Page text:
Deep inside the San Rafael Wilderness, employees from the Los Padres National Forest are working to inventory centuries-old Chumash sacred sites impacted by devastating wildfires.
Despite closure orders that restrict public access in America’s first congressionally designated wilderness, forest officials are concerned that site barriers and interpretive signs charred in the fires no longer adequately protect these vulnerable sites from further degradation.
Los Padres Tribal Liaison Pete Crowheart and Forest Archaeologist Loreen Lomax recently led a team of resource specialists on a 10-mile, nine-hour hike to evaluate two sites scorched in the 2007 Zaca Fire. They documented the extent of the damage and developed ideas for repairing the barriers and signs. One of California’s largest wildfires, the Zaca burned 237,000 acres over nine weeks. Fire-cost recovery funds recently secured by the forest are fueling restoration projects within the Zaca’s massive footprint. Read more »
Los Padres firefighter Kevin Poyner (facing camera) and John Knight of the Big Sur Volunteer Fire Brigade appear to have one foot “in the black” and the other in the Pacific Ocean. In reality, the two men have ample room between their position and the cliffs leading down to the beach.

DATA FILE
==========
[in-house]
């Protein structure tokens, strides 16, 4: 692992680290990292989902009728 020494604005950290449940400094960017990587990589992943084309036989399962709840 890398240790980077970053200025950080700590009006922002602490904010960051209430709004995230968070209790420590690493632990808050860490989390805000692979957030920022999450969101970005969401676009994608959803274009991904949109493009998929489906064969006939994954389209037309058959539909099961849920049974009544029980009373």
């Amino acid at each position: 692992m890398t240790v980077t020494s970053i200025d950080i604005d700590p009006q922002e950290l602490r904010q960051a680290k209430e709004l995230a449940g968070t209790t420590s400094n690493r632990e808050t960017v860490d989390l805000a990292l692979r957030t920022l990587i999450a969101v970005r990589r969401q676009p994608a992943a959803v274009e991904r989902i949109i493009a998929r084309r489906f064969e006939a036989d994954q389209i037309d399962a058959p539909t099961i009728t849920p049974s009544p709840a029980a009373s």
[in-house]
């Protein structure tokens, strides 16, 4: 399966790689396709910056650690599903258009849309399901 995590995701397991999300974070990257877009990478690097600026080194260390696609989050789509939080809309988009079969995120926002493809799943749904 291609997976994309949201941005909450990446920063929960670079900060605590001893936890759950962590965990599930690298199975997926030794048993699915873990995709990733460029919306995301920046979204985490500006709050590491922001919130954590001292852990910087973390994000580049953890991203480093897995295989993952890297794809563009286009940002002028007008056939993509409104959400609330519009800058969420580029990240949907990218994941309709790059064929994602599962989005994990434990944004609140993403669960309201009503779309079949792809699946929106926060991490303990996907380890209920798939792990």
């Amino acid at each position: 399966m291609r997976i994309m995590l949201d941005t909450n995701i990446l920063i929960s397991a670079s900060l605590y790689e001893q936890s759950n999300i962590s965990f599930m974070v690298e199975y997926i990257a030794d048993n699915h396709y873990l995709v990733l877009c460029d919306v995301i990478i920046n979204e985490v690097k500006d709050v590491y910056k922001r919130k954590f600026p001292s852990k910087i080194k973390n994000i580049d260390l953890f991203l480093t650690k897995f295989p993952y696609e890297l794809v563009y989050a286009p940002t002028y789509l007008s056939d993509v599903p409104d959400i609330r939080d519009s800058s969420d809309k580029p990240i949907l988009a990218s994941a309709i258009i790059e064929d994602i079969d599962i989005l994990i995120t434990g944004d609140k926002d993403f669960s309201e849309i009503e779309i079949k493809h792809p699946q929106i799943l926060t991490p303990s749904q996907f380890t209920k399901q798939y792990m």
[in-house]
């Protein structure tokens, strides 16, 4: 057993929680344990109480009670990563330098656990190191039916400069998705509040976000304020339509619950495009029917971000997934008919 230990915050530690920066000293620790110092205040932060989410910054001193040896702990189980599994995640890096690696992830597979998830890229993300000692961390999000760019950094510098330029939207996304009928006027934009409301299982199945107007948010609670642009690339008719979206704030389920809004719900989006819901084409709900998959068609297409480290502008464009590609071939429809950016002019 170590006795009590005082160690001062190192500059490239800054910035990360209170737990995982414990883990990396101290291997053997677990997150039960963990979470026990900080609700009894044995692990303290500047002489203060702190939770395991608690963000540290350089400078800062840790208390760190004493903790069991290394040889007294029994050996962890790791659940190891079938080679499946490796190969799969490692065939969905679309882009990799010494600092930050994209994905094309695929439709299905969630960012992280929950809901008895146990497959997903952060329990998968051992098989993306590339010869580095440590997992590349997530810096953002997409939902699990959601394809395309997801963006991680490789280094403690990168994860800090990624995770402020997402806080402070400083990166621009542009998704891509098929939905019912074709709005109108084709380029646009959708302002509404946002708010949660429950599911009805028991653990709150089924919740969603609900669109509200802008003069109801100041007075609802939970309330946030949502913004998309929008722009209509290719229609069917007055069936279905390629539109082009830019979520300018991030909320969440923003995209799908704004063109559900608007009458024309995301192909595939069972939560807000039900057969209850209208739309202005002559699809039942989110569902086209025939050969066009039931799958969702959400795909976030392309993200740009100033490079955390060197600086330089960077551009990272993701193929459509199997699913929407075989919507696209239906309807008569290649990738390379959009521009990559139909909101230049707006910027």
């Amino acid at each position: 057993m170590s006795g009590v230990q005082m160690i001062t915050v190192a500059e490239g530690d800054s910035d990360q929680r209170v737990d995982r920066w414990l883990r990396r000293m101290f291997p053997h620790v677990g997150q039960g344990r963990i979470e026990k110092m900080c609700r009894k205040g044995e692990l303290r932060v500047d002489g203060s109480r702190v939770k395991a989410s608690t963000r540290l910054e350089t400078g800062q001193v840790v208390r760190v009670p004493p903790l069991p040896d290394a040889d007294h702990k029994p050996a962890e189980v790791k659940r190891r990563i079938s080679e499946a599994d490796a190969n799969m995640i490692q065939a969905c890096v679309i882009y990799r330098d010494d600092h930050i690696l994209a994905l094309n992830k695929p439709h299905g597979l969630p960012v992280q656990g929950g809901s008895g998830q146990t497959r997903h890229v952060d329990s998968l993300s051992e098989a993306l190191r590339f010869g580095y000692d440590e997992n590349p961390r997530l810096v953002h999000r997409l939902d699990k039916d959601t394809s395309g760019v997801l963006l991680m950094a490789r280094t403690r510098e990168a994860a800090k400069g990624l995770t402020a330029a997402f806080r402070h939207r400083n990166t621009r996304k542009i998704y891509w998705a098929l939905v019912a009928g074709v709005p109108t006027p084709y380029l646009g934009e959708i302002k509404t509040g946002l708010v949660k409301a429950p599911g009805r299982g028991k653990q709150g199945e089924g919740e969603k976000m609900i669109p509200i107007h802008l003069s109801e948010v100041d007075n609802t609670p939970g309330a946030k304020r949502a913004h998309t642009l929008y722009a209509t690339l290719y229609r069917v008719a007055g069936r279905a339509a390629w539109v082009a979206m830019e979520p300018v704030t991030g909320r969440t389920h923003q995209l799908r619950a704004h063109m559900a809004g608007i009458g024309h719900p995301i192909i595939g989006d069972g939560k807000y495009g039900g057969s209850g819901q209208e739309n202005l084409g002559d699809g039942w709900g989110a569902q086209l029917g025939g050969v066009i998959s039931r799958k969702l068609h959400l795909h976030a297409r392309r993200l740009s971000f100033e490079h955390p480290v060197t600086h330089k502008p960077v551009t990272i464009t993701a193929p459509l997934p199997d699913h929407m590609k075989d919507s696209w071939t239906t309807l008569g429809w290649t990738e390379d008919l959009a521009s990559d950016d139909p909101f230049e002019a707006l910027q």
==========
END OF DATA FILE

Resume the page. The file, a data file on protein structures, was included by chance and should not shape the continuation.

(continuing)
Along Monterey’s Big Sur coast in California, the job of responding to “fire starts” rests on the shoulders of Los Padres National Forest firefighters and their partners at the Big Sur Volunteer Fire Brigade as Monterey County doesn’t have a fire department. When a coastal landowner’s pile burn project went awry Feb. 7, firefighters from the forest and volunteer fire brigade led the initial attack that quashed what became known as the Alder fire at less than five acres. Read more »
Crews worked for months to rehabilitate nearly two hundred miles of remote trails.
Recovery Act funding spurs a renaissance in backcountry trail maintenance.
This year, visitors to the Los Padres National Forest, near Goleta, Calif., are seeing widespread wilderness trail improvements thanks to Recovery Act funds. Nearly $2.3 million was allocated to the forest for wilderness trail rehabilitation and maintenance which was divided among its five ranger districts. Read more »